Bill Chappell

Bill Chappell is a writer and producer who currently works on The Two Way, NPR's flagship news portal. In the past, he has edited and coordinated digital features for Morning Edition and Fresh Air, in addition to editing the rundown of All Things Considered. He frequently contributes to other NPR blogs, such as All Tech Considered and The Salt.

Chappell's work at NPR has ranged from being the site's first full-time homepage editor to being the lead writer and editor on the London 2012 Olympics blog, The Torch. His assignments have included being the lead web producer for NPR's trip to Asia's Grand Trunk Road, as well as establishing the Peabody Award-winning StoryCorps on NPR.org.

In 2009, Chappell was a key editorial member of the small team that redesigned NPR's web site. One year later, the site won its first Peabody Award, along with the National Press Foundation's Excellence in Online Journalism award.

At NPR, Chappell has trained both digital and radio staff to use digital tools to tell compelling stories, in addition to "evangelizing" — promoting more collaboration between legacy and digital departments.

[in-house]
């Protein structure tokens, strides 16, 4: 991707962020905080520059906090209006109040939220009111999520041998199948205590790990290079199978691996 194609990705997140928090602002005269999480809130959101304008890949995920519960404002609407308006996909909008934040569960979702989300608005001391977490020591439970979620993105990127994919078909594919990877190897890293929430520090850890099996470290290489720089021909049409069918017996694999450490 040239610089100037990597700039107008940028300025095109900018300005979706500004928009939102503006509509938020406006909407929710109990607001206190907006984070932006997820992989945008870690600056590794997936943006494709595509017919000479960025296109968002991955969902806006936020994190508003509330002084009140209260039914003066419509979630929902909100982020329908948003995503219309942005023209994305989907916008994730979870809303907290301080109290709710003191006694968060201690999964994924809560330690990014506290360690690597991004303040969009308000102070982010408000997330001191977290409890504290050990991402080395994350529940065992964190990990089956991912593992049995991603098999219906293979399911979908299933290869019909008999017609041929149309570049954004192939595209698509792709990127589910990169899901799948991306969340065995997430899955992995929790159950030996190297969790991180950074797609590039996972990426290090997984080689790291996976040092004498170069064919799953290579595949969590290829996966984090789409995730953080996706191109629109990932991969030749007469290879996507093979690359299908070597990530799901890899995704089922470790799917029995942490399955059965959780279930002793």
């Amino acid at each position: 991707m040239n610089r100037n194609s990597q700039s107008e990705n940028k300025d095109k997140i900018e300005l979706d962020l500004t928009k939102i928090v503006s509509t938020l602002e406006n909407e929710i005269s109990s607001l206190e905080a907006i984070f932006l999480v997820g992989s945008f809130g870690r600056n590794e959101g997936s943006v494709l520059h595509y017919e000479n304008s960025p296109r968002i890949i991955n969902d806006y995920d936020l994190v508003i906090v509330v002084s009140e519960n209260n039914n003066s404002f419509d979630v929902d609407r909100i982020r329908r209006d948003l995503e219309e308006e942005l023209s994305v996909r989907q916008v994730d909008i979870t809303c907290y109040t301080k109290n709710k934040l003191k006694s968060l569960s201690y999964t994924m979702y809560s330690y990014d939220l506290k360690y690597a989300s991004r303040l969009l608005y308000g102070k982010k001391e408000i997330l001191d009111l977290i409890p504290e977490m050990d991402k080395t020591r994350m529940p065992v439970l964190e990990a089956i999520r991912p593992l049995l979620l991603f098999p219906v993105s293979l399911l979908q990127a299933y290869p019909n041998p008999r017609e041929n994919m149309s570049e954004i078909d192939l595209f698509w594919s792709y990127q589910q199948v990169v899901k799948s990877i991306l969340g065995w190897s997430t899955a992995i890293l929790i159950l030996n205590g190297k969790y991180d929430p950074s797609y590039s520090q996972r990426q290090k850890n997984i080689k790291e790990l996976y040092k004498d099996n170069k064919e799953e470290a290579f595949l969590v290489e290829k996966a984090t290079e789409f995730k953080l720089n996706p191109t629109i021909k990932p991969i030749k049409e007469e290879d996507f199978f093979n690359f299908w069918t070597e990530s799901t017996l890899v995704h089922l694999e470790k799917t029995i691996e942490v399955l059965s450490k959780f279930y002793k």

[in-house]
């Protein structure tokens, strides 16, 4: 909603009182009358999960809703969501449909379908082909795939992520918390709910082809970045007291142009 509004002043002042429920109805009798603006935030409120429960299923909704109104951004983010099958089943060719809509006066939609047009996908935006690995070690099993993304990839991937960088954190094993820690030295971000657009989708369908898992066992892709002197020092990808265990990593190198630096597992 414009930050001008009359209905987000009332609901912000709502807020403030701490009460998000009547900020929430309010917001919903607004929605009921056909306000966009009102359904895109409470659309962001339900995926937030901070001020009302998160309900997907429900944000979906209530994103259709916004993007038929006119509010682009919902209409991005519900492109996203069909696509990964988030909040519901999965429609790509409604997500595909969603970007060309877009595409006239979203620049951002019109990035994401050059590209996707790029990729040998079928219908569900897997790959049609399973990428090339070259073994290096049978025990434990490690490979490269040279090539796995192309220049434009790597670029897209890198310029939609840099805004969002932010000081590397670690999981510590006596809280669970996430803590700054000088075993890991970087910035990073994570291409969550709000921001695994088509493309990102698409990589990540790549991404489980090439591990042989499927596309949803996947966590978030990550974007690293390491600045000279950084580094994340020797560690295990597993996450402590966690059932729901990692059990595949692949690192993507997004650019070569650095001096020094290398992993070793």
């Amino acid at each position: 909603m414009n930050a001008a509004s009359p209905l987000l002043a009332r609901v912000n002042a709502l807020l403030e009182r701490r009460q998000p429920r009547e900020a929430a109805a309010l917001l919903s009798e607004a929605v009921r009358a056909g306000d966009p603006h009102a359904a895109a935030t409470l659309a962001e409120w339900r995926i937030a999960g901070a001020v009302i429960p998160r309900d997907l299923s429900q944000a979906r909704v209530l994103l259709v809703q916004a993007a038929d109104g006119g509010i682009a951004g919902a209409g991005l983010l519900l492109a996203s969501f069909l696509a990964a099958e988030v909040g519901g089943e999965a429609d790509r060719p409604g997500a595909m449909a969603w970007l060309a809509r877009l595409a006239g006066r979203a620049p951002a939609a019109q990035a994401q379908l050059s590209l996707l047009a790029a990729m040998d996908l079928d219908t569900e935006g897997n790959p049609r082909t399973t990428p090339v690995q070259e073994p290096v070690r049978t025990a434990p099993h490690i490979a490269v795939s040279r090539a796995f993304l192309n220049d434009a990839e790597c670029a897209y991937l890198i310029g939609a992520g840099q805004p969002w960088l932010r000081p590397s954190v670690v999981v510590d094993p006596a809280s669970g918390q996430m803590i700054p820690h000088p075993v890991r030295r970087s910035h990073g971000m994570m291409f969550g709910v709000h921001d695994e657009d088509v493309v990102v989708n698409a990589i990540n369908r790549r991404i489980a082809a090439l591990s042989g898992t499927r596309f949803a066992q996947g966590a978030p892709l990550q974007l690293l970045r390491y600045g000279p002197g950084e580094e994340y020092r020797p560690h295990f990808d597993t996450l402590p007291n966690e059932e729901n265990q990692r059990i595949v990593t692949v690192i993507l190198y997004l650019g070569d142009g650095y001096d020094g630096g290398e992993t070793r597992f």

Prior to joining NPR in late 2003, Chappell worked on the Assignment Desk at CNN International, handling coverage in areas from the Middle East, Asia, Africa, Europe, and Latin America, and coordinating CNN's pool coverage out of Qatar during the Iraq war.

Chappell's work for CNN also included producing Web stories and editing digital video for SI.com, and editing and producing stories for CNN.com's features division.

Before joining CNN, Chappell wrote about movies, restaurants and music for alternative weeklies, in addition to his first job: editing the police blotter.

A holder of bachelor's degrees in English and History from the University of Georgia, he attended graduate school for English Literature at the University of South Carolina.

Eric Conn, the Kentucky lawyer who defrauded the Social Security system of more than half a billion dollars before fleeing the U.S. in June, has been arrested in Honduras, according to that country's Public Ministry. Wanted by the FBI, he also sent taunting messages while on the lam.

Venezuelan President Nicolás Maduro says his country will create a cryptocurrency system called the "petro," backed by oil reserves and other natural resources, in his latest attempt to cope with an abysmal national economy and multiple rounds of U.S. sanctions.

Unveiling the petro plan on his weekly national TV program Sundays with Maduro, the president said the cryptocurrency (in Spanish, criptomoneda) could help Venezuela evade international sanctions.

Australian Member of Parliament Tim Wilson seems to have become the first lawmaker to propose from the House floor, asking his longtime partner Ryan Bolger (who was seated in the gallery) to marry him as the chamber debated legalizing same-sex marriage.